Without knowing the layout of the room, that is a difficult question. As a general rule, whenever possible, yes. If you have the ability to put physical barriers in between beds it is beneficial.
15. Our district is currently recommending students wear masks on the bus, in the bathrooms and in the hallways. Do you believe this is feasible?
Absolutely. As you saw in the presentation, this cuts back on exposure by at least 50%. It's very important to wear masks throughout the hallways, in the bathrooms and even in the classrooms.
16. Do you feel that staff who are at risk and have multiple risk factors (for example, over 65 with diabetes or heart concerns) should have medical clearance in order to return to work in the fall?
A specific clearance is not necessary. However, we do have more concerns for persons who have comorbidity. It would be pertinent for anyone that has a concern or knows that they have those comorbidities to start a conversation with their health care provider before the start of the school year. Make sure to have a process for continual general management with your provider. It is more important to make sure that you have established that relationship and that he/she understands your needs and has a process in place for periodic checks throughout the school year. We recommend this for anyone of a certain age who has those comorbidities to start with.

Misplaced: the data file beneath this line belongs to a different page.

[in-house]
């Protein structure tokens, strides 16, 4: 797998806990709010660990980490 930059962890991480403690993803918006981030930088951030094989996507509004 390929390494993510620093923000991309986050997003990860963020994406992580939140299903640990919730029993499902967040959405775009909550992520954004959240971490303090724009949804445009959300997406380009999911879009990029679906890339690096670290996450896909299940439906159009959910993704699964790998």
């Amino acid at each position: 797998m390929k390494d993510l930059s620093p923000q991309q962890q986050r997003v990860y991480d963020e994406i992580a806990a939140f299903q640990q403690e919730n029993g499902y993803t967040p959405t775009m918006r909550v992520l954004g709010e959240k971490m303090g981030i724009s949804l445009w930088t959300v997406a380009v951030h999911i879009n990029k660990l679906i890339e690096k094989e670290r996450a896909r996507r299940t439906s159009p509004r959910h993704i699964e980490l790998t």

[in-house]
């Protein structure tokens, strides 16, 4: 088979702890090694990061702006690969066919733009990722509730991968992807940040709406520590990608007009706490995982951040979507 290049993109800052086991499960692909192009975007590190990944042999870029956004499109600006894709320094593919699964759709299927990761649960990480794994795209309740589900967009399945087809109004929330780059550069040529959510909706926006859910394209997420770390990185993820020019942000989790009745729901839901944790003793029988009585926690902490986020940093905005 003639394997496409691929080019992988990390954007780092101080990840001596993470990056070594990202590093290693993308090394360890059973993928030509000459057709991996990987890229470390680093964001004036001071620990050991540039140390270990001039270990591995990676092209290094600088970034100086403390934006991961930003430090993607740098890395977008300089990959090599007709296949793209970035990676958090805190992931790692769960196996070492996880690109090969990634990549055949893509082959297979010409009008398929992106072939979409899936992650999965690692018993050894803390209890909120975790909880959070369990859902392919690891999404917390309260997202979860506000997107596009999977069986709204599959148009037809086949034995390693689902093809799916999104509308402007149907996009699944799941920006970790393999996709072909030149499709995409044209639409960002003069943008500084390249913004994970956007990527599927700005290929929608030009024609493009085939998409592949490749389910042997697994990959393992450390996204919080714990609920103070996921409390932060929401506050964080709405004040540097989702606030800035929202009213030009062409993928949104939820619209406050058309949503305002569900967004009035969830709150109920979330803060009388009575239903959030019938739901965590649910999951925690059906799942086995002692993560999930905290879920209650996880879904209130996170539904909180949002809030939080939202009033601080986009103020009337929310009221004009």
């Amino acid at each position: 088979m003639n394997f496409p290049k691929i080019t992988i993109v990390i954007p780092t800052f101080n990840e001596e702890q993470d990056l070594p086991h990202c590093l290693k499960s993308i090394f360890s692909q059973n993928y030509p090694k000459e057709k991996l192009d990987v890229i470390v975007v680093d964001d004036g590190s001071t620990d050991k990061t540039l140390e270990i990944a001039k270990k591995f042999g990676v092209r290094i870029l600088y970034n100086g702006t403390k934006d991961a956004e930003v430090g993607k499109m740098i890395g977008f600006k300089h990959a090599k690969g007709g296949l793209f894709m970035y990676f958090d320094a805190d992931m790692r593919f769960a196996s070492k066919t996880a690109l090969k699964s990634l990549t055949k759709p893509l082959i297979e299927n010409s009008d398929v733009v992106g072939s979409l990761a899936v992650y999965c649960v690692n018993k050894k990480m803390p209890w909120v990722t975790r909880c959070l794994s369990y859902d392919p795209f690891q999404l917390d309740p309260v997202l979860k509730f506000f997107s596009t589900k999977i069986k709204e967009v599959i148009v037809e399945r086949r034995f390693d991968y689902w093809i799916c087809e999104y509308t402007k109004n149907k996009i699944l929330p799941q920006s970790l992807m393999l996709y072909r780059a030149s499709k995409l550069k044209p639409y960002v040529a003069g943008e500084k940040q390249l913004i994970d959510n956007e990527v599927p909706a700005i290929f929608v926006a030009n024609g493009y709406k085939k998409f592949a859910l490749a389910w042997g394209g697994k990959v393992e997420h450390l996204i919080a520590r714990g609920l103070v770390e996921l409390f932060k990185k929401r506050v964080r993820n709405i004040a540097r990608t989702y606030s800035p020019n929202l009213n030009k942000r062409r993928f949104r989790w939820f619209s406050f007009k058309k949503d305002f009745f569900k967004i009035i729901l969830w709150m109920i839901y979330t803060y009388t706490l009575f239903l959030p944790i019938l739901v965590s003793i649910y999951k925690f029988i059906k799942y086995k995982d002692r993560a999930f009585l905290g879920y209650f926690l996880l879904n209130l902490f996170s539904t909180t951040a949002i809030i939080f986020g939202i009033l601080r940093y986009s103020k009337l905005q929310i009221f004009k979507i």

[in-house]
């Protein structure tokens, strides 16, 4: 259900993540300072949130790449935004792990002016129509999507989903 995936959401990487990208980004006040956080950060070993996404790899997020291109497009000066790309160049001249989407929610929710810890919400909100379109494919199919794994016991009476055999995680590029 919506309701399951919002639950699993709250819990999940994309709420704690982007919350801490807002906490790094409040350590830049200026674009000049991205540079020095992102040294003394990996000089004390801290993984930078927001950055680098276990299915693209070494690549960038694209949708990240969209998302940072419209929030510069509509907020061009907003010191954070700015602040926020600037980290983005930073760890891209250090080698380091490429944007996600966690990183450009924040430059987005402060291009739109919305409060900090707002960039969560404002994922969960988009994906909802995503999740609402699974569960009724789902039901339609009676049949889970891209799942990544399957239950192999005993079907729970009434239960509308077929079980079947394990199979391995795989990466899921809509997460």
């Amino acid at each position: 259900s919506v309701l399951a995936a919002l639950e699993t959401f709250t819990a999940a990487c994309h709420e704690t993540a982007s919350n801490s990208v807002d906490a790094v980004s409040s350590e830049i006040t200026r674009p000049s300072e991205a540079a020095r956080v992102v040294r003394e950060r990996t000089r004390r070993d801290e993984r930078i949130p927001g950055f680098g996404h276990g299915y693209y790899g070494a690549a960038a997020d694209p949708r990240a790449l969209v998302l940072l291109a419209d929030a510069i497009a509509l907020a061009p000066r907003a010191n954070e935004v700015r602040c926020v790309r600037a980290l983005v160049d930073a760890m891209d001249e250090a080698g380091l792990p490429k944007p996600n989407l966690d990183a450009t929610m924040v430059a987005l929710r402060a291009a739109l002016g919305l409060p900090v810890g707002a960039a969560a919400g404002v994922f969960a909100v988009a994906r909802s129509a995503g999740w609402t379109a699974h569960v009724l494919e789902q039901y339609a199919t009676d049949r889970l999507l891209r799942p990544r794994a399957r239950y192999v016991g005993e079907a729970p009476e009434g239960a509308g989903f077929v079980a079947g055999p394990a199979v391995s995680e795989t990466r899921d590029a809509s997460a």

17. Is a curtain considered to be a physical barrier?
It can be. Plexiglass is preferred, but a curtain is acceptable in many cases.
18. They're planning to start practices next week. Students will be social distancing in ten-person pods. If there is a positive in a pod, will the entire pod be required to quarantine? What about the coach?